Highlights of changes


DSM-5 Task Force Chair, David Kupfer, has outlined some of the overarching conceptual ideas that have informed the development of diagnostic criteria and the organization of the text. These include incorporation of a developmental approach to psychiatric disorders, recognition of the influence of culture and gender on how psychiatric illness presents in individual patients, a move toward the use of dimensional measures to rate severity and disaggregate symptoms that tend to occur across multiple disorders, harmonization of the text with ICD, and integration of genetic and neurobiological findings by grouping clusters of disorders that share genetic or neurobiological substrates. DSM-5 consists of three sections: Section 1 gives an introduction to DSM-5 with instructions on how to use the updated manual; Section 2 outlines the categorical diagnoses according to a revised chapter organization that eliminates the multiaxial system; and Section 3 includes conditions that require further research before their consideration as formal diagnoses, as well as cultural formulations and other information. The Table of Contents of the DSM-5 can be found here.


One significant change is that DSM-5 combines the first three DSM-IV-TR axes into one list that contains all mental disorders, includ­ing personality disorders and intellectual disability, as well as other medical diagnoses. Contributing psychosocial and environmental factors or other reasons for visits are now represented through an expanded selected set of ICD-9-CM V-codes and, from the forthcoming ICD-10-CM, Z-codes. These codes provide ways for clinicians to indicate other conditions or problems that may be a focus of clinical attention or otherwise affect the diagnosis, course, prognosis, or treatment of a mental disorder (such as relationship problems between patients and their intimate partners). These conditions may be coded along with the patient’s mental and other medical disorders if they are a focus of the current visit or help to explain the need for a treatment or test. Alternatively, they may be entered into the patient’s clinical record as useful information on circumstances that may affect the patient’s care.


As is well-known to clinicians, the Global Assessment of Functioning (GAF) scale (Axis V in the DSM-IV) of the multiaxial assessment, combined assessment of symptom severity, dangerousness to self or others, and decre­ments in self-care and social functioning, into a single global assessment. The GAF was used for deter­minations of medical necessity for treatment by many payers and eligibility for short- and long-term disability compensation. The DSM-5 conceptualizes need for treatment as based on assessments of diagnosis, severity of symptoms and diagnosis, dangerousness to self or others, and disability in social and self-care spheres. It was determined that a single score from a global assessment, such as the GAF, did not convey enough information to adequately assess each of these components, which are likely to vary indepen­dently over time (this has been one of the primary criticisms of the GAF and Axis V). There was concern about evidence that the GAF requires specific training for proper use, and that good reliability and prediction of outcomes in routine clinical practice may depend on such training (it was found that without specific training in the use of GAF, reliability is poor). Therefore, DSM-5 recommends that clinicians continue to assess the risk of suicidal and homicidal behavior and use avail­able standardized assessments for symptom severity, diagnostic severity, and disability such as the measures in Section III (examples can be found here or at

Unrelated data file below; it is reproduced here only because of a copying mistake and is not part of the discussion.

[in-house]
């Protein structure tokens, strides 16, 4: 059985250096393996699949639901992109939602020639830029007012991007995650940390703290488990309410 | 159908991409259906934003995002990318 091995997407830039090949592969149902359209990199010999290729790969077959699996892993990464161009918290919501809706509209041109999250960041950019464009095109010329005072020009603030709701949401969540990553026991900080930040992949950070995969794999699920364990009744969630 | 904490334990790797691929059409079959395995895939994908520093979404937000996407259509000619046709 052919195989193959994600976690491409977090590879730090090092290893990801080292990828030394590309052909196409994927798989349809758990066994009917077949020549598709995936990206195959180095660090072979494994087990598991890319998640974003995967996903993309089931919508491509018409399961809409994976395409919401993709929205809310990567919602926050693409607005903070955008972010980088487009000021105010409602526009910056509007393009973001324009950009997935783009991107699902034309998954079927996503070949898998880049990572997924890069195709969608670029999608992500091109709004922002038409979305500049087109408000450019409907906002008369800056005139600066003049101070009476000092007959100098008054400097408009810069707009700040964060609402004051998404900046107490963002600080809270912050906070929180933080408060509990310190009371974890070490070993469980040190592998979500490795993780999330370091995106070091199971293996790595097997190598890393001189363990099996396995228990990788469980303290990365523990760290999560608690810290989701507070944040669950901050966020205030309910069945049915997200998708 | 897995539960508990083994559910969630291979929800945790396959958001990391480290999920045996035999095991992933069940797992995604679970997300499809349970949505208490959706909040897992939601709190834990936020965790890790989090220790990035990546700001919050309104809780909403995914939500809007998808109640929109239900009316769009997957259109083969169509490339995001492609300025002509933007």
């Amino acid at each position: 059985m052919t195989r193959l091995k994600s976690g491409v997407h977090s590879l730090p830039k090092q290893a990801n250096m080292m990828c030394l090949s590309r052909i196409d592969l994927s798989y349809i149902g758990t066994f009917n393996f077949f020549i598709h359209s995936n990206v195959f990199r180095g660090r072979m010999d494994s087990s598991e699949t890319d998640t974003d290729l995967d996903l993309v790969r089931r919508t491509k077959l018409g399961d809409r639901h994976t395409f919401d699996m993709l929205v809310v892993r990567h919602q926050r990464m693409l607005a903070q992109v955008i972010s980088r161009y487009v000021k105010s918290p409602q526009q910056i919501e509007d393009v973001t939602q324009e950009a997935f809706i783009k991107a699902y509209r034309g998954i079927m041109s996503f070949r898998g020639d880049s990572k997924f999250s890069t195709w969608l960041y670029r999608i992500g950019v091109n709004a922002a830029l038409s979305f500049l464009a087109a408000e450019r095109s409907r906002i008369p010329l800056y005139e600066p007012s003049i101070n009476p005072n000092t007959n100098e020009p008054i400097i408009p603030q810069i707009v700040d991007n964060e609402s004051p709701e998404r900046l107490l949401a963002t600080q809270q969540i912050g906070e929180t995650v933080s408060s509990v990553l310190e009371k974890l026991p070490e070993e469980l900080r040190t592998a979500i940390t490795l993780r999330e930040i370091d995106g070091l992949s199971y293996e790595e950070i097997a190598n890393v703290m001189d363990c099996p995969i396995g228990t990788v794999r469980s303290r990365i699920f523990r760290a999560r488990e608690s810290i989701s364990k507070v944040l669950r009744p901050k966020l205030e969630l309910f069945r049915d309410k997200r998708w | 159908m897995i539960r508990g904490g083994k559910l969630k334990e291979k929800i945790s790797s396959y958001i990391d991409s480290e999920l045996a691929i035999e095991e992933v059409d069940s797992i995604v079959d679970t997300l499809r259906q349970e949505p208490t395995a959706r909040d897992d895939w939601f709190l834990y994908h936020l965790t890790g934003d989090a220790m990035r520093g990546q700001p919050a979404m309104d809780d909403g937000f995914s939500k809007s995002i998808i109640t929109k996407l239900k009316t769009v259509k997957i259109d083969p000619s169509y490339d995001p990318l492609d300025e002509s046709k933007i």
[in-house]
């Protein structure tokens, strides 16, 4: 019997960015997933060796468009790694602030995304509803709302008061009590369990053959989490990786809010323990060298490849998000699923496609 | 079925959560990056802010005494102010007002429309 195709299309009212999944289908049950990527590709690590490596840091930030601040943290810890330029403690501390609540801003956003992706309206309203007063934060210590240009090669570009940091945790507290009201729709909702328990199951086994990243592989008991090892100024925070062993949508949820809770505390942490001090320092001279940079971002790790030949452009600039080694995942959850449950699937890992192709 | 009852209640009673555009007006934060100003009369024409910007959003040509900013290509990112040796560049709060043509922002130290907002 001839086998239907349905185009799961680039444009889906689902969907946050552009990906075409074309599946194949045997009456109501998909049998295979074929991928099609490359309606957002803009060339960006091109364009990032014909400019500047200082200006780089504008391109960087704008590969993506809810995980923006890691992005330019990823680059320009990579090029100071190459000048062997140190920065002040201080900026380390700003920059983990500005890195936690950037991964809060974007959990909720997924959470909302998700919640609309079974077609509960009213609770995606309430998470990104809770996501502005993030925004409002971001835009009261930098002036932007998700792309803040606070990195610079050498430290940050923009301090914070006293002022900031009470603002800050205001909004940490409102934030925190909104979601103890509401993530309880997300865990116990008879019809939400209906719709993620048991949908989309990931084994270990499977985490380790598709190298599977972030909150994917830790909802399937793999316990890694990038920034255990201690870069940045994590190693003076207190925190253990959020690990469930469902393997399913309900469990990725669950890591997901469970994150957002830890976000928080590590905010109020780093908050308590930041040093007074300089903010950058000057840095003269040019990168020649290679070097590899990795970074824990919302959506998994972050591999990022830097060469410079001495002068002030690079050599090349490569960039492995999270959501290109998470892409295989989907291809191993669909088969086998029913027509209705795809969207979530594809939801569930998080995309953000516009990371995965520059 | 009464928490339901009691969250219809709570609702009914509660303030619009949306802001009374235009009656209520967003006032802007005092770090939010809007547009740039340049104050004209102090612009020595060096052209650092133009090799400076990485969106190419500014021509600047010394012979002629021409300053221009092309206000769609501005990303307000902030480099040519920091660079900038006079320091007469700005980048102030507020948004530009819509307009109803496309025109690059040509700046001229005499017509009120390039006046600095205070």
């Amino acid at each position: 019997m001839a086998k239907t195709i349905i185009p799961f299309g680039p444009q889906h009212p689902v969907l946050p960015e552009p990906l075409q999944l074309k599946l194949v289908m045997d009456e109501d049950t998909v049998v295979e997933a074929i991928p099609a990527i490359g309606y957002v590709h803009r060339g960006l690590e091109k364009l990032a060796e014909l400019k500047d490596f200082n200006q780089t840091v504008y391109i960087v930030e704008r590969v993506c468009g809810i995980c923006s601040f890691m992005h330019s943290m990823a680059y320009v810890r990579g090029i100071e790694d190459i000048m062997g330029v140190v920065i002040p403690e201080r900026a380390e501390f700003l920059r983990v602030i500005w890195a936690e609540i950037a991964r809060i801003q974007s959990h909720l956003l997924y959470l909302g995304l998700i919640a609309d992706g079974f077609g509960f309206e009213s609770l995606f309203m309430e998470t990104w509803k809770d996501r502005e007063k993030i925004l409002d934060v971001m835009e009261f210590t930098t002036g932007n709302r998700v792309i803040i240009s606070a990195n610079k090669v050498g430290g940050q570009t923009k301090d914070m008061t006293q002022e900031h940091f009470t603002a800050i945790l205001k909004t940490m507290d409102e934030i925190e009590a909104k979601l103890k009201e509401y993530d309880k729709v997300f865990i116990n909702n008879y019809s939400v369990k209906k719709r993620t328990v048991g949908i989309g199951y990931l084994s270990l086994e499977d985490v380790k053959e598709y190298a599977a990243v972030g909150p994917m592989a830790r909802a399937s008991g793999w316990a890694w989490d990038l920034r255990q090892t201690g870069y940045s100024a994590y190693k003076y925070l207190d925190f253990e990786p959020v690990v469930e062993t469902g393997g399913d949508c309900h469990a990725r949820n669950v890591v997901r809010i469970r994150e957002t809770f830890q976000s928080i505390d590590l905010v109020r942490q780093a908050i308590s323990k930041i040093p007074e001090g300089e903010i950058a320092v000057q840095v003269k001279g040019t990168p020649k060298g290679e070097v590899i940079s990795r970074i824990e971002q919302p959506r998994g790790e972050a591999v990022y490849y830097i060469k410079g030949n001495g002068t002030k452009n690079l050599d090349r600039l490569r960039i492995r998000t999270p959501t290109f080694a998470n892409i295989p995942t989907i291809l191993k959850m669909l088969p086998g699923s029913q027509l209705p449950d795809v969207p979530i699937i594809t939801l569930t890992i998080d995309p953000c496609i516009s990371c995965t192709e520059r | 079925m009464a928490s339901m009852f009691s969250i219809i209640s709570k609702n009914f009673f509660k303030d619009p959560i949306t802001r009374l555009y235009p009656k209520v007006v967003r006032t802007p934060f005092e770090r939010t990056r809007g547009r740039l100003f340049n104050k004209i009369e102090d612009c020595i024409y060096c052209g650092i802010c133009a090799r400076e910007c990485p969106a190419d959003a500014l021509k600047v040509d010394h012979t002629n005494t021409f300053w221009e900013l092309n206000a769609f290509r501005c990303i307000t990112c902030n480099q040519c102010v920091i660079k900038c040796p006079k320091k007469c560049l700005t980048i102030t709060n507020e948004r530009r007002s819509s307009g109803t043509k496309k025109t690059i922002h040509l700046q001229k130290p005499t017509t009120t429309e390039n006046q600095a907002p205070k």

For those who relied on the use of a GAF number, there will clearly be a transitional period from the GAF to the use of separate assessments of severity and disability. The World Health Organization Disability Assessment Schedule (WHODAS 2.0) was judged by the DSM-5 Disability Study Group to be the best current measure of disability for routine clinical use (for a copy of the 36-item version click here). The WHODAS 2.0 is based on the International Classification of Functioning, Disability, and Health (ICF) and is applicable to patients with any health condition, thereby bringing DSM-5 into greater alignment with other medical disciplines. It was tested in the DSM-5 field trials and found to be feasible and reliable in routine clinical evaluations. This change in the recommended assessment is consistent with WHO rec­ommendations to move toward a clear conceptual distinction between the disorders contained in the ICD and the disabilities resulting from disorders, which are described in the ICF.


Although the new manual retains a categorical listing of separate disorders, an important change to DSM-5 is the incorporation of dimensional measures of severity for a number of disorders. This reflects what a considerable body of research—as well as clinical observation—has revealed: that the boundaries between many disorder “categories” are more fluid over the life course than was previously understood, and many symptoms assigned to a single disorder may occur, at varying levels of severity, in many other disorders. So, for instance, the criteria for autism spectrum disorder include three levels of severity for the two principal symptoms—“deficits in social communication and social interaction” and “restrictive and repetitive behavior patterns”—to indicate the level of supportive services required by an individual patient.